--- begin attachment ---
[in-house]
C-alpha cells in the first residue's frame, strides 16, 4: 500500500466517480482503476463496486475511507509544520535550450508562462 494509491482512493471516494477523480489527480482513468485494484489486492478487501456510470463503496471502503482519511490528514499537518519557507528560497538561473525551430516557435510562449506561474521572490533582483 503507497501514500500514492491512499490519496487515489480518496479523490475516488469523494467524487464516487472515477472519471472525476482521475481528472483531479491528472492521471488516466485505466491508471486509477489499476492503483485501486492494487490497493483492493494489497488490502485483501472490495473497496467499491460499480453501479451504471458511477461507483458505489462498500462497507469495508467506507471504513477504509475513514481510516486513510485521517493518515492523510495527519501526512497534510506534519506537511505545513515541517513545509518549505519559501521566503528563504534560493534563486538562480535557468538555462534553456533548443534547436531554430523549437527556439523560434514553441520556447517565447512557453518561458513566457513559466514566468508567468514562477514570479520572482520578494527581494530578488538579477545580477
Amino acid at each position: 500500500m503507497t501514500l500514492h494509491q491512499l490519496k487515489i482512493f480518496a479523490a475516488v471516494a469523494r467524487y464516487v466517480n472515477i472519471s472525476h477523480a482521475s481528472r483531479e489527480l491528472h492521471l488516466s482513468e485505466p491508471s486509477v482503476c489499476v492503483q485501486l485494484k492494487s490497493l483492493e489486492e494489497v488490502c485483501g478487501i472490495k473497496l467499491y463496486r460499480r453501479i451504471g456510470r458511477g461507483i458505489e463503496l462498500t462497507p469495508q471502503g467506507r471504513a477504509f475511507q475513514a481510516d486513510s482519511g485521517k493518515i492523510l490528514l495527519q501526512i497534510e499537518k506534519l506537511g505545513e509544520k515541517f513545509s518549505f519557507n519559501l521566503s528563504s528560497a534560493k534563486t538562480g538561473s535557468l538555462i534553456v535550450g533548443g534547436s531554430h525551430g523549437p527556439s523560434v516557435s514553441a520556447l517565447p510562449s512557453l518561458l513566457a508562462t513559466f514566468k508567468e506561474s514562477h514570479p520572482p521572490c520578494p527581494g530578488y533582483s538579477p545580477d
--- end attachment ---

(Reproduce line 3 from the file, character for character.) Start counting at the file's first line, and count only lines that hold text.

Amino acid at each position: 500500500m503507497t501514500l500514492h494509491q491512499l490519496k487515489i482512493f480518496a479523490a475516488v471516494a469523494r467524487y464516487v466517480n472515477i472519471s472525476h477523480a482521475s481528472r483531479e489527480l491528472h492521471l488516466s482513468e485505466p491508471s486509477v482503476c489499476v492503483q485501486l485494484k492494487s490497493l483492493e489486492e494489497v488490502c485483501g478487501i472490495k473497496l467499491y463496486r460499480r453501479i451504471g456510470r458511477g461507483i458505489e463503496l462498500t462497507p469495508q471502503g467506507r471504513a477504509f475511507q475513514a481510516d486513510s482519511g485521517k493518515i492523510l490528514l495527519q501526512i497534510e499537518k506534519l506537511g505545513e509544520k515541517f513545509s518549505f519557507n519559501l521566503s528563504s528560497a534560493k534563486t538562480g538561473s535557468l538555462i534553456v535550450g533548443g534547436s531554430h525551430g523549437p527556439s523560434v516557435s514553441a520556447l517565447p510562449s512557453l518561458l513566457a508562462t513559466f514566468k508567468e506561474s514562477h514570479p520572482p521572490c520578494p527581494g530578488y533582483s538579477p545580477d